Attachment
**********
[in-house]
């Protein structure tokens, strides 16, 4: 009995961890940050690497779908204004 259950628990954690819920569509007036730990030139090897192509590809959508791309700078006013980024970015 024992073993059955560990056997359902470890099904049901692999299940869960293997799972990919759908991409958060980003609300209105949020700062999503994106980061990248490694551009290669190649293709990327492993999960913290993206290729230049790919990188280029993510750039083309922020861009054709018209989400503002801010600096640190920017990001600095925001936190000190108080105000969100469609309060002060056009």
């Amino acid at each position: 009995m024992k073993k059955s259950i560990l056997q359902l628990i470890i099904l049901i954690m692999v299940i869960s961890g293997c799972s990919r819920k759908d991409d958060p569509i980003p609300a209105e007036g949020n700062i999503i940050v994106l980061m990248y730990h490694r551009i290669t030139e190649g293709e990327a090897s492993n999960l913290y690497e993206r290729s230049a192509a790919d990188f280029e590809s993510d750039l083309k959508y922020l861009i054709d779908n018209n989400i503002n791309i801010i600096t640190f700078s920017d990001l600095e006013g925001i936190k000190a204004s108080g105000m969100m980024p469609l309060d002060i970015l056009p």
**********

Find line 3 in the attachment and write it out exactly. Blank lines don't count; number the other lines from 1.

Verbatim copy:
């Amino acid at each position: 009995m024992k073993k059955s259950i560990l056997q359902l628990i470890i099904l049901i954690m692999v299940i869960s961890g293997c799972s990919r819920k759908d991409d958060p569509i980003p609300a209105e007036g949020n700062i999503i940050v994106l980061m990248y730990h490694r551009i290669t030139e190649g293709e990327a090897s492993n999960l913290y690497e993206r290729s230049a192509a790919d990188f280029e590809s993510d750039l083309k959508y922020l861009i054709d779908n018209n989400i503002n791309i801010i600096t640190f700078s920017d990001l600095e006013g925001i936190k000190a204004s108080g105000m969100m980024p469609l309060d002060i970015l056009p």